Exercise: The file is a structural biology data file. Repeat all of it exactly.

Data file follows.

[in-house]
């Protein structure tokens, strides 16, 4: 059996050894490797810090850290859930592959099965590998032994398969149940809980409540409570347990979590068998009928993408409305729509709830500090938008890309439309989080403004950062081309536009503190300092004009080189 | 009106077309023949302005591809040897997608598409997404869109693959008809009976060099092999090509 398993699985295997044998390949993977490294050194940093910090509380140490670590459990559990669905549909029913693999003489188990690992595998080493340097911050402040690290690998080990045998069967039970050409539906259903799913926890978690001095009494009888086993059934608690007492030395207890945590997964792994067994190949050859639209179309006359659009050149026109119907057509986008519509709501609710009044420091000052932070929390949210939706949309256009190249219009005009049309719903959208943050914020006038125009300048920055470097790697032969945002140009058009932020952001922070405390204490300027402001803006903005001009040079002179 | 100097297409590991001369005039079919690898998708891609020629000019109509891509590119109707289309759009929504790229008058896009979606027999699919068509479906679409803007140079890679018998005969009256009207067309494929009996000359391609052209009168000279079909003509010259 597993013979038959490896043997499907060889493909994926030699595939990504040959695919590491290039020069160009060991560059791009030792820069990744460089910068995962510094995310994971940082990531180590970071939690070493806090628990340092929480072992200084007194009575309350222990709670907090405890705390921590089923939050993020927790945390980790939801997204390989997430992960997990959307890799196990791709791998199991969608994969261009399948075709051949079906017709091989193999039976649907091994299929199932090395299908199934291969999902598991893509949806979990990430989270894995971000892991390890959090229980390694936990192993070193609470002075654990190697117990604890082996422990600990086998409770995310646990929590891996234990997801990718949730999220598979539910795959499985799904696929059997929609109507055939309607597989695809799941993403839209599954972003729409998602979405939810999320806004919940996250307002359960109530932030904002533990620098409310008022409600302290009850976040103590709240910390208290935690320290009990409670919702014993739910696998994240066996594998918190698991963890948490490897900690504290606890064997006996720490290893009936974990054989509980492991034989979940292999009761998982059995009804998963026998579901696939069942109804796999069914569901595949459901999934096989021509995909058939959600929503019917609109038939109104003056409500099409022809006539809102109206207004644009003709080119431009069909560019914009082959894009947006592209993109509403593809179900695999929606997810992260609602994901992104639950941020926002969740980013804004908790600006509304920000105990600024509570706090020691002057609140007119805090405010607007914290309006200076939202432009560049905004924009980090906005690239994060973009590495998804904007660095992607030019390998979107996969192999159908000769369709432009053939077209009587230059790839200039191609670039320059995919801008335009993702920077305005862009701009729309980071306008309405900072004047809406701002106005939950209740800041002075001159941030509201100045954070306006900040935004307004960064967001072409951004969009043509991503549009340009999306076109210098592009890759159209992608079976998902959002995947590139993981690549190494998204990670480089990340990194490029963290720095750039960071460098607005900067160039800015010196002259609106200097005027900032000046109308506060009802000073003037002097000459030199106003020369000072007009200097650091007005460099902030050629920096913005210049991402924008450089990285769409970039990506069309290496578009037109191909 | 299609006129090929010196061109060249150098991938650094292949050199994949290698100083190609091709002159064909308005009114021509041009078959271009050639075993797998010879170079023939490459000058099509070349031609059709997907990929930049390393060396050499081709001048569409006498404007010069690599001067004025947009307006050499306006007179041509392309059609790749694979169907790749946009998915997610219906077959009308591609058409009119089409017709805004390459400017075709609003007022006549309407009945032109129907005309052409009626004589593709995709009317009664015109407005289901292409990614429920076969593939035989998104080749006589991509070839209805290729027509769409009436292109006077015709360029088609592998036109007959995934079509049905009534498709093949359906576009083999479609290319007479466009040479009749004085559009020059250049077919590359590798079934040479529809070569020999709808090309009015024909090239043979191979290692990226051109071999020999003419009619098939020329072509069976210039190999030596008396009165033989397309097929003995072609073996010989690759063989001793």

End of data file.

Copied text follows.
[in-house]
């Protein structure tokens, strides 16, 4: 059996050894490797810090850290859930592959099965590998032994398969149940809980409540409570347990979590068998009928993408409305729509709830500090938008890309439309989080403004950062081309536009503190300092004009080189 | 009106077309023949302005591809040897997608598409997404869109693959008809009976060099092999090509 398993699985295997044998390949993977490294050194940093910090509380140490670590459990559990669905549909029913693999003489188990690992595998080493340097911050402040690290690998080990045998069967039970050409539906259903799913926890978690001095009494009888086993059934608690007492030395207890945590997964792994067994190949050859639209179309006359659009050149026109119907057509986008519509709501609710009044420091000052932070929390949210939706949309256009190249219009005009049309719903959208943050914020006038125009300048920055470097790697032969945002140009058009932020952001922070405390204490300027402001803006903005001009040079002179 | 100097297409590991001369005039079919690898998708891609020629000019109509891509590119109707289309759009929504790229008058896009979606027999699919068509479906679409803007140079890679018998005969009256009207067309494929009996000359391609052209009168000279079909003509010259 597993013979038959490896043997499907060889493909994926030699595939990504040959695919590491290039020069160009060991560059791009030792820069990744460089910068995962510094995310994971940082990531180590970071939690070493806090628990340092929480072992200084007194009575309350222990709670907090405890705390921590089923939050993020927790945390980790939801997204390989997430992960997990959307890799196990791709791998199991969608994969261009399948075709051949079906017709091989193999039976649907091994299929199932090395299908199934291969999902598991893509949806979990990430989270894995971000892991390890959090229980390694936990192993070193609470002075654990190697117990604890082996422990600990086998409770995310646990929590891996234990997801990718949730999220598979539910795959499985799904696929059997929609109507055939309607597989695809799941993403839209599954972003729409998602979405939810999320806004919940996250307002359960109530932030904002533990620098409310008022409600302290009850976040103590709240910390208290935690320290009990409670919702014993739910696998994240066996594998918190698991963890948490490897900690504290606890064997006996720490290893009936974990054989509980492991034989979940292999009761998982059995009804998963026998579901696939069942109804796999069914569901595949459901999934096989021509995909058939959600929503019917609109038939109104003056409500099409022809006539809102109206207004644009003709080119431009069909560019914009082959894009947006592209993109509403593809179900695999929606997810992260609602994901992104639950941020926002969740980013804004908790600006509304920000105990600024509570706090020691002057609140007119805090405010607007914290309006200076939202432009560049905004924009980090906005690239994060973009590495998804904007660095992607030019390998979107996969192999159908000769369709432009053939077209009587230059790839200039191609670039320059995919801008335009993702920077305005862009701009729309980071306008309405900072004047809406701002106005939950209740800041002075001159941030509201100045954070306006900040935004307004960064967001072409951004969009043509991503549009340009999306076109210098592009890759159209992608079976998902959002995947590139993981690549190494998204990670480089990340990194490029963290720095750039960071460098607005900067160039800015010196002259609106200097005027900032000046109308506060009802000073003037002097000459030199106003020369000072007009200097650091007005460099902030050629920096913005210049991402924008450089990285769409970039990506069309290496578009037109191909 | 299609006129090929010196061109060249150098991938650094292949050199994949290698100083190609091709002159064909308005009114021509041009078959271009050639075993797998010879170079023939490459000058099509070349031609059709997907990929930049390393060396050499081709001048569409006498404007010069690599001067004025947009307006050499306006007179041509392309059609790749694979169907790749946009998915997610219906077959009308591609058409009119089409017709805004390459400017075709609003007022006549309407009945032109129907005309052409009626004589593709995709009317009664015109407005289901292409990614429920076969593939035989998104080749006589991509070839209805290729027509769409009436292109006077015709360029088609592998036109007959995934079509049905009534498709093949359906576009083999479609290319007479466009040479009749004085559009020059250049077919590359590798079934040479529809070569020999709808090309009015024909090239043979191979290692990226051109071999020999003419009619098939020329072509069976210039190999030596008396009165033989397309097929003995072609073996010989690759063989001793």